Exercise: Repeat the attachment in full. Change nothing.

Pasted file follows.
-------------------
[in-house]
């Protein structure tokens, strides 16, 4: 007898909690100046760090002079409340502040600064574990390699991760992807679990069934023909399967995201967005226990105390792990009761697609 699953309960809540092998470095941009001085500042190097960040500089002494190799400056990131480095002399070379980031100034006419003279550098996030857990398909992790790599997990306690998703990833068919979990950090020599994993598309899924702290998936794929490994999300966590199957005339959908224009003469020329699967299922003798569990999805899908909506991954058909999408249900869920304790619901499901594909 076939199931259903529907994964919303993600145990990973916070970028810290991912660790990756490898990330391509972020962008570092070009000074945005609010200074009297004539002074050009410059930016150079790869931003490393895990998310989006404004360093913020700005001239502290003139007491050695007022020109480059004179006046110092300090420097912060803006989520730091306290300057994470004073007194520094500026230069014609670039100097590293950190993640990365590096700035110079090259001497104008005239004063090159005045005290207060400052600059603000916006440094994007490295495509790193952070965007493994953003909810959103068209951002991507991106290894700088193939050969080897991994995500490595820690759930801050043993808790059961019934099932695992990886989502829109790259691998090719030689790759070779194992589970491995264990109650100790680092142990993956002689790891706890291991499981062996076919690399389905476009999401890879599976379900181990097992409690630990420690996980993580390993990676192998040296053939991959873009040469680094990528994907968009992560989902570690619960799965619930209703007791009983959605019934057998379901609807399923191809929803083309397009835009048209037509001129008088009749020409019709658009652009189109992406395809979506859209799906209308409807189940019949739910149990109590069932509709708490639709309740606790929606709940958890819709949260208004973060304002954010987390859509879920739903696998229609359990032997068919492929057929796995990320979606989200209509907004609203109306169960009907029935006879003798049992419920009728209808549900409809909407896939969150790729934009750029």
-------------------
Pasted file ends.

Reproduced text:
[in-house]
């Protein structure tokens, strides 16, 4: 007898909690100046760090002079409340502040600064574990390699991760992807679990069934023909399967995201967005226990105390792990009761697609 699953309960809540092998470095941009001085500042190097960040500089002494190799400056990131480095002399070379980031100034006419003279550098996030857990398909992790790599997990306690998703990833068919979990950090020599994993598309899924702290998936794929490994999300966590199957005339959908224009003469020329699967299922003798569990999805899908909506991954058909999408249900869920304790619901499901594909 076939199931259903529907994964919303993600145990990973916070970028810290991912660790990756490898990330391509972020962008570092070009000074945005609010200074009297004539002074050009410059930016150079790869931003490393895990998310989006404004360093913020700005001239502290003139007491050695007022020109480059004179006046110092300090420097912060803006989520730091306290300057994470004073007194520094500026230069014609670039100097590293950190993640990365590096700035110079090259001497104008005239004063090159005045005290207060400052600059603000916006440094994007490295495509790193952070965007493994953003909810959103068209951002991507991106290894700088193939050969080897991994995500490595820690759930801050043993808790059961019934099932695992990886989502829109790259691998090719030689790759070779194992589970491995264990109650100790680092142990993956002689790891706890291991499981062996076919690399389905476009999401890879599976379900181990097992409690630990420690996980993580390993990676192998040296053939991959873009040469680094990528994907968009992560989902570690619960799965619930209703007791009983959605019934057998379901609807399923191809929803083309397009835009048209037509001129008088009749020409019709658009652009189109992406395809979506859209799906209308409807189940019949739910149990109590069932509709708490639709309740606790929606709940958890819709949260208004973060304002954010987390859509879920739903696998229609359990032997068919492929057929796995990320979606989200209509907004609203109306169960009907029935006879003798049992419920009728209808549900409809909407896939969150790729934009750029």